Approaches for Quelling Stigma related to COVID-19

Associate Professor & Dr. Longtao He, Research Institute of Social Development, Southwestern University of Finance and Economics, Chengdu, China. Address: 55 Guanghuacun Road, Chengdu City, 610074, China. Email: ORCID 0000-0001-7072-7457


Since the COVID-19 outbreak in China, “Wuhan” and “Wuhanese” have become terms equivalent to the virus itself for many Chinese citizens outside of Hubei province (whose capital city is Wuhan). The content of many social media posts in China have stigmatized Wuhan or Wuhanese, for example posts engaging in name-calling (e.g., “quarantine-breakers”) or video clips of people shouting at or even physically assaulting Wuhanese or people who visited Wuhan after the outbreak. This stigma towards Wuhanese within China 1,2China’s national strategies for dealing with the virus, such as quarantine and physical isolation, have been criticized for contributing to or reinforcing the prevalence of this stigma against Wuhan.3 COVID-19 related stigma against residents living or traveling to endemic areas has also bred. Chinese residents, even East Asian residents–looking people in general—have been labelled as virus carriers in some countries.4 This short article draws on lessons learnt from other infectious disease outbreaks, such as HIV and Ebola, to help inform approaches to COVID-19-related stigma within China.

A multilayered view of stigmatizing discourses lays the foundation for eliciting a series of suggestions for quelling stigma, to be implemented at the individual, community, and national levels, as suggested by the WHO.5,6 If possible, anti-stigmatization measures should begin to play a role before stigma becomes solidified. The community can help people abide by national quarantine measures by turning negative narratives into ones encouraging people to be “more careful”. Practical inspiration may be found in the community-based approach advocated by the WHO5,6 for the prevention and control of Ebola, which included working towards community members’ acceptance of victims and providing psycho-social counseling for the infected, sympathy training for community workers, and other behavioral and cognitive change programs to replace stigma with reintegration.7 Moreover, medical professionals, health practitioners, and relevant academic institutions should proactively disseminate creditable news and information during such health outbreaks through mainstream social media channels.8 For example, prestigious medical schools and hospitals could use official WeChat accounts to share information and news with the general public. As previous research has found, providing factual information helps tremendously in addressing misconceptions and myths about infectious diseases, the latter of which can seriously undermine implementation of preventive measures.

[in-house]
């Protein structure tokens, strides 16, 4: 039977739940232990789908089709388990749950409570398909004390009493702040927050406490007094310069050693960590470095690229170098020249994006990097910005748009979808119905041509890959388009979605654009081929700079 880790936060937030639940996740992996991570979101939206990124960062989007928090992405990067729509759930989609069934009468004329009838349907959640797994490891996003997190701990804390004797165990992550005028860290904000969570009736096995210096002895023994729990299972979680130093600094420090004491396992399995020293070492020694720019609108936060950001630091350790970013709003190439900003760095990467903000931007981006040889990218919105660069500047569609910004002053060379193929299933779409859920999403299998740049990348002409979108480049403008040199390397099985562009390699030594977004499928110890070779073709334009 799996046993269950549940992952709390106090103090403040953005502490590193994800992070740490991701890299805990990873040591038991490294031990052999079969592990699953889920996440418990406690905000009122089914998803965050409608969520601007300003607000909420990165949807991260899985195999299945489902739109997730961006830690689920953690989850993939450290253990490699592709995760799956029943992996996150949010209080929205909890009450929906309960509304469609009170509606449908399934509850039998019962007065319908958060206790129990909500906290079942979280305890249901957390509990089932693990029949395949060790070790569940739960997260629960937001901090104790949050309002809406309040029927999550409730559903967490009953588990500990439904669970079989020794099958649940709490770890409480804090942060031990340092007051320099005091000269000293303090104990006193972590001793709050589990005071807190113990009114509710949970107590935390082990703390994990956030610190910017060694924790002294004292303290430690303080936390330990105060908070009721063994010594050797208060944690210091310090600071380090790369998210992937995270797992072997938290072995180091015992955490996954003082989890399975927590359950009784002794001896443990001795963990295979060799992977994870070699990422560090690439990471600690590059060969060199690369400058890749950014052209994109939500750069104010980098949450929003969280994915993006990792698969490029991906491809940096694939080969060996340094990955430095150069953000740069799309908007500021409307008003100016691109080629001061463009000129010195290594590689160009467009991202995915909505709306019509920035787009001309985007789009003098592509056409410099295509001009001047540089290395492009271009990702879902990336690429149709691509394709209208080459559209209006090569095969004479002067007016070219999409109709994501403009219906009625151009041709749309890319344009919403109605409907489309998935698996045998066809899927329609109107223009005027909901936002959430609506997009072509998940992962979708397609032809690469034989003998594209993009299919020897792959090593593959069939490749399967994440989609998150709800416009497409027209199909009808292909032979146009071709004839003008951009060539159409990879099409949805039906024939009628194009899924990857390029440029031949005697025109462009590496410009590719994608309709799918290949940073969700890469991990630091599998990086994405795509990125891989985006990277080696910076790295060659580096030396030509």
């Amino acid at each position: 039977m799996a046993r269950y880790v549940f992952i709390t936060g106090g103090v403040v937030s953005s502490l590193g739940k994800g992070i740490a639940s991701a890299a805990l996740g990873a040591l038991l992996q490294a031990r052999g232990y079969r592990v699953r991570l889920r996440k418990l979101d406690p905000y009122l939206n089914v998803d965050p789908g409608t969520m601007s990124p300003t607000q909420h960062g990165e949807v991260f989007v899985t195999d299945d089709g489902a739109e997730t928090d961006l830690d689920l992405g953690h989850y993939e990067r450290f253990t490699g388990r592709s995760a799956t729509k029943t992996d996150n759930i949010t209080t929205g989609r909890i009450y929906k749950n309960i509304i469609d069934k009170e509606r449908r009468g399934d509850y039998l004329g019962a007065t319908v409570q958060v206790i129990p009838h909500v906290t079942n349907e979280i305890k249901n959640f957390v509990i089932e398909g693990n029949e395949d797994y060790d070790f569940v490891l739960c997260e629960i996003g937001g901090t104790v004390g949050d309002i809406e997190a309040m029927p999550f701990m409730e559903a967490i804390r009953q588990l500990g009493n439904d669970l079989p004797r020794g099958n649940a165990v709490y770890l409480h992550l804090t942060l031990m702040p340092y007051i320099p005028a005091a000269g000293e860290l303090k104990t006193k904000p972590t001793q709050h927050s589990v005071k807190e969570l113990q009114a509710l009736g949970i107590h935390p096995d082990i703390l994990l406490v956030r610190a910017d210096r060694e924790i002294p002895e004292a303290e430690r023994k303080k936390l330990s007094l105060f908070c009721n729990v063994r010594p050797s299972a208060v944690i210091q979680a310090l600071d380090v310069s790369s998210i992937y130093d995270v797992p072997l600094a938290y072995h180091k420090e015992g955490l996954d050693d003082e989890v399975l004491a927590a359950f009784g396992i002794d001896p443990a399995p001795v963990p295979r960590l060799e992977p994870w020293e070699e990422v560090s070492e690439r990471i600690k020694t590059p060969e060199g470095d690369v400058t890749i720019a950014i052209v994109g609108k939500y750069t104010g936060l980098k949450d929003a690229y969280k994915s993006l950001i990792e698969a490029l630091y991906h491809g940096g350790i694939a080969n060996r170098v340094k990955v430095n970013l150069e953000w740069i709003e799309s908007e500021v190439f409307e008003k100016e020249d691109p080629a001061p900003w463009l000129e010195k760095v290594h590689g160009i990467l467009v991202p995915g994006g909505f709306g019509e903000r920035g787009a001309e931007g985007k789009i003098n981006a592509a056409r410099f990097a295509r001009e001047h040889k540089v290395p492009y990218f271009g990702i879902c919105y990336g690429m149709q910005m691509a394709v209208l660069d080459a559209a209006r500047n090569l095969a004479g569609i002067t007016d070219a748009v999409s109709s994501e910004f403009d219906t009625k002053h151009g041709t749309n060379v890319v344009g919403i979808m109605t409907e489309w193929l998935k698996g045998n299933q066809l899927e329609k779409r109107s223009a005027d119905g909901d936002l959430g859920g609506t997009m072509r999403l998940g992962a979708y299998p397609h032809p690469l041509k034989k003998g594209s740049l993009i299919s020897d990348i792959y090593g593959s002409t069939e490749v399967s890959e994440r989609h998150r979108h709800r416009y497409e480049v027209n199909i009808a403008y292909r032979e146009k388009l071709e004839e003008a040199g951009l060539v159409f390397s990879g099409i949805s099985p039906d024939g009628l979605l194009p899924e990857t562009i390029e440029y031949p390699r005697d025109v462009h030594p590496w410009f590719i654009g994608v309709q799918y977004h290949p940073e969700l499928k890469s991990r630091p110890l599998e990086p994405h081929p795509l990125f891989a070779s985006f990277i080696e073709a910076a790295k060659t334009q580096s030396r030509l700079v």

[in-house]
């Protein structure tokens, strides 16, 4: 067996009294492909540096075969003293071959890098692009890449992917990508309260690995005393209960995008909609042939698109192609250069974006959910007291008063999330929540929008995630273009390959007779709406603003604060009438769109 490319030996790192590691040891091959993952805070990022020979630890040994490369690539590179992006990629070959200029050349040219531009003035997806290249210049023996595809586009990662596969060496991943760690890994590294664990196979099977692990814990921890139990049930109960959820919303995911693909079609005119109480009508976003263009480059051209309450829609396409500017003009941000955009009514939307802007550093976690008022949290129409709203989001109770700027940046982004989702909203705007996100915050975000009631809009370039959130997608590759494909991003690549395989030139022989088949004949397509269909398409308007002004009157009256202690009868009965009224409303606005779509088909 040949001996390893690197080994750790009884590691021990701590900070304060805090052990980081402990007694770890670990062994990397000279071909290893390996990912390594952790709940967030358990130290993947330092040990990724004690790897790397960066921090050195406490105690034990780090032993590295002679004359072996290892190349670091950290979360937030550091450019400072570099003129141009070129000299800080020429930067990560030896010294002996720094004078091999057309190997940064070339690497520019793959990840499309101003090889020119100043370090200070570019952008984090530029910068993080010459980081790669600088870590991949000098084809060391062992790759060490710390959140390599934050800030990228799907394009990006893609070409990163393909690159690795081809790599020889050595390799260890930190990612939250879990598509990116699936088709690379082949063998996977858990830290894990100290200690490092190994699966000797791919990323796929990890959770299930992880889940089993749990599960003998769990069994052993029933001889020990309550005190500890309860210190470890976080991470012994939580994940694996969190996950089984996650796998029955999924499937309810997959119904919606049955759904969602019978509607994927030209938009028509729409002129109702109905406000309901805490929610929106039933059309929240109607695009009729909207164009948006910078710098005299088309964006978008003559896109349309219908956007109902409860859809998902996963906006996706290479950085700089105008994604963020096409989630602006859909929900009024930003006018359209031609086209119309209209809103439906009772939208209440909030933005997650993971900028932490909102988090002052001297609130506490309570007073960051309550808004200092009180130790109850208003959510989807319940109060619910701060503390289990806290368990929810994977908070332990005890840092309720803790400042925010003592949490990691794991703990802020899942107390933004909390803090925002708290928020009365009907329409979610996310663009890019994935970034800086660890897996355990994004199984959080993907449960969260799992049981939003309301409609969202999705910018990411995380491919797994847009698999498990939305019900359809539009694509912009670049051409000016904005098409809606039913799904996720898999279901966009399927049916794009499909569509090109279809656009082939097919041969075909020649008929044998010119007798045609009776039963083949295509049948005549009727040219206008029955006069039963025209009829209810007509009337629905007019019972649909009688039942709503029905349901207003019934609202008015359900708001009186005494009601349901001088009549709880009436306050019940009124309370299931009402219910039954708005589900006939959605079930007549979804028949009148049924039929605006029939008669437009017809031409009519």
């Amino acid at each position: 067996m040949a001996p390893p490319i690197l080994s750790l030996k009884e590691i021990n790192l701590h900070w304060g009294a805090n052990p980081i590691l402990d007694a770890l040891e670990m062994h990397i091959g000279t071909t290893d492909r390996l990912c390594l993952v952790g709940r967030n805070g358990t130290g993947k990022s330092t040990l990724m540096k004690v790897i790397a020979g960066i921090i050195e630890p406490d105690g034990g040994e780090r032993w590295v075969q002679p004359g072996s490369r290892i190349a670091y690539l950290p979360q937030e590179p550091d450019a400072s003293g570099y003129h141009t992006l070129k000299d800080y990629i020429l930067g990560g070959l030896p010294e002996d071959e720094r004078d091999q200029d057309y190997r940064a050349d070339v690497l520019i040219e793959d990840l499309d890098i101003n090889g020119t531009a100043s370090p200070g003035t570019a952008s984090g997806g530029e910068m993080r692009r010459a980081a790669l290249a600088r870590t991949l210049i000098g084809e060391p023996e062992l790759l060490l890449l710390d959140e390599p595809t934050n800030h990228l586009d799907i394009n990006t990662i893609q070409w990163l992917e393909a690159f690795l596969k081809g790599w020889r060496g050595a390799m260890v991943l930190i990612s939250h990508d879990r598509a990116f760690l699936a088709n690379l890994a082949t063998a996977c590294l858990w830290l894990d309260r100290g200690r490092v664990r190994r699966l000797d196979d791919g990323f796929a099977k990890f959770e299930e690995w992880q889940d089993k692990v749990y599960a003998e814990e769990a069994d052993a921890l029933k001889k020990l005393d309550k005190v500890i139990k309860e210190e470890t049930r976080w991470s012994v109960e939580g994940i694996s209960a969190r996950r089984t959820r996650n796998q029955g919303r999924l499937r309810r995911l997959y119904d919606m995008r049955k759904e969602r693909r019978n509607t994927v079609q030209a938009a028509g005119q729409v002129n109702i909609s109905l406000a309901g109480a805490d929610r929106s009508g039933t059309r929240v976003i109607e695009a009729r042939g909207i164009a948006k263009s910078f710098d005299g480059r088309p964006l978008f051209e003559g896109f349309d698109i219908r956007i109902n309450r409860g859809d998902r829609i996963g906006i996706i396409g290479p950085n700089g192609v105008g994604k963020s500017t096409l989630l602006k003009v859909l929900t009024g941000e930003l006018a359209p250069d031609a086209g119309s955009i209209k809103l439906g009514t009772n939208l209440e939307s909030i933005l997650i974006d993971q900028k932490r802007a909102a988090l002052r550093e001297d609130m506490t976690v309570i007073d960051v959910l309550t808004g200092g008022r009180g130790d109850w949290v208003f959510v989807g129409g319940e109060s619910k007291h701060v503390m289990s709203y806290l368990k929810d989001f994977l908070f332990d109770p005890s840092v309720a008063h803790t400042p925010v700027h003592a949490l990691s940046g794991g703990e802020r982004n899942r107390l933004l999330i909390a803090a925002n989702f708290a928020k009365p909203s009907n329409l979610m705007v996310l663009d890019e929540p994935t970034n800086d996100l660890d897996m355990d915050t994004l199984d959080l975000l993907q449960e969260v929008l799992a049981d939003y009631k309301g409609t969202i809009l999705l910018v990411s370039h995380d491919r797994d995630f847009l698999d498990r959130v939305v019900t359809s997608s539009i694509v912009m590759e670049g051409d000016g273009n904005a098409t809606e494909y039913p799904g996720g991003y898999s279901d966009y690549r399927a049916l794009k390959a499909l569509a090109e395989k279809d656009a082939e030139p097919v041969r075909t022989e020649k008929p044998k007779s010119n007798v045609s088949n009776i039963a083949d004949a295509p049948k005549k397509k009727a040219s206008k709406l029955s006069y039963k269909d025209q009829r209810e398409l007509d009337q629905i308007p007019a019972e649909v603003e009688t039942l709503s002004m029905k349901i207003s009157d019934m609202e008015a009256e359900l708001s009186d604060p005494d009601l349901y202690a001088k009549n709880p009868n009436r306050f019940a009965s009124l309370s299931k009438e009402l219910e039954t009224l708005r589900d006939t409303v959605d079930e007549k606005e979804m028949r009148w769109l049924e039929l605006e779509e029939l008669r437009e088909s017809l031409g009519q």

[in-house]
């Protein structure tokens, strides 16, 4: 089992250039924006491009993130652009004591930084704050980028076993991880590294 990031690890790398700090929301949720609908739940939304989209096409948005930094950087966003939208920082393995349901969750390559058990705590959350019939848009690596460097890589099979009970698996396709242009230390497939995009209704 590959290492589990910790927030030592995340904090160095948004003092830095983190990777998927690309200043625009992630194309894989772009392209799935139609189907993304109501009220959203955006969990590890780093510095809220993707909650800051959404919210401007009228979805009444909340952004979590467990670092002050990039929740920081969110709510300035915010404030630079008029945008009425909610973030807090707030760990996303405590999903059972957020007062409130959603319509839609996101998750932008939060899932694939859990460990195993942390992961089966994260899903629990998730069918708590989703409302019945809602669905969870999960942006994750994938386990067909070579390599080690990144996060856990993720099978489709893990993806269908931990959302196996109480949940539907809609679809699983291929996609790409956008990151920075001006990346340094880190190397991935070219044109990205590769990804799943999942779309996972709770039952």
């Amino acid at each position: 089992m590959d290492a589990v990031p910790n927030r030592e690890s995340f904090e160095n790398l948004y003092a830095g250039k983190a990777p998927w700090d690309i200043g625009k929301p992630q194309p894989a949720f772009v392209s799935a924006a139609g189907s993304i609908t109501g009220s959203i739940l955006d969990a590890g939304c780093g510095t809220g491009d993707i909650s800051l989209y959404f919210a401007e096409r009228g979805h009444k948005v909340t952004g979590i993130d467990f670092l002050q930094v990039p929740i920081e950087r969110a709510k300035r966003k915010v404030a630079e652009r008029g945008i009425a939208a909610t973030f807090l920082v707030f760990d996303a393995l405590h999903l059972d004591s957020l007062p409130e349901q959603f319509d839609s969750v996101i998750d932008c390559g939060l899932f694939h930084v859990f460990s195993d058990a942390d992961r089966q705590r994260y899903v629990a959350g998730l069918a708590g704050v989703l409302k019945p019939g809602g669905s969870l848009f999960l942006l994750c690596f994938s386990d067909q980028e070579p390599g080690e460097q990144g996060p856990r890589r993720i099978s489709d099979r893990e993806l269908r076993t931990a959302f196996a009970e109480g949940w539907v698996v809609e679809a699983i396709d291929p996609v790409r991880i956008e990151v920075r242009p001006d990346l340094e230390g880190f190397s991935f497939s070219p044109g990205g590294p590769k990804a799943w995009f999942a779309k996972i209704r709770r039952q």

Scholars such as Wen et al.9 and Yang10 suggested that community approaches for managing stigmatization related to infectious disease must also include an individual aspect, primarily achieved through dissemination of useful and authentic information. For example, individuals, including community health workers, potential stigmatizers, and even the stigmatized, need to cultivate a sense of caring and sympathy for those infected and for other stigmatized groups in the community. Yet, as Tenkorang7 made the point, it is simply not enough to only implement approaches at the community level. National involvement is also needed to facilitate these efforts. Many Chinese expressed their disapproval of the many untrusted sources of information online while demonstrating a high level of trust towards the central government.11 As Shao and Li12 proposed, prejudice and discrimination generated from untrusted information about COVID-19 on social media can be resisted through appropriate regulation and strong, highly visible official messaging.




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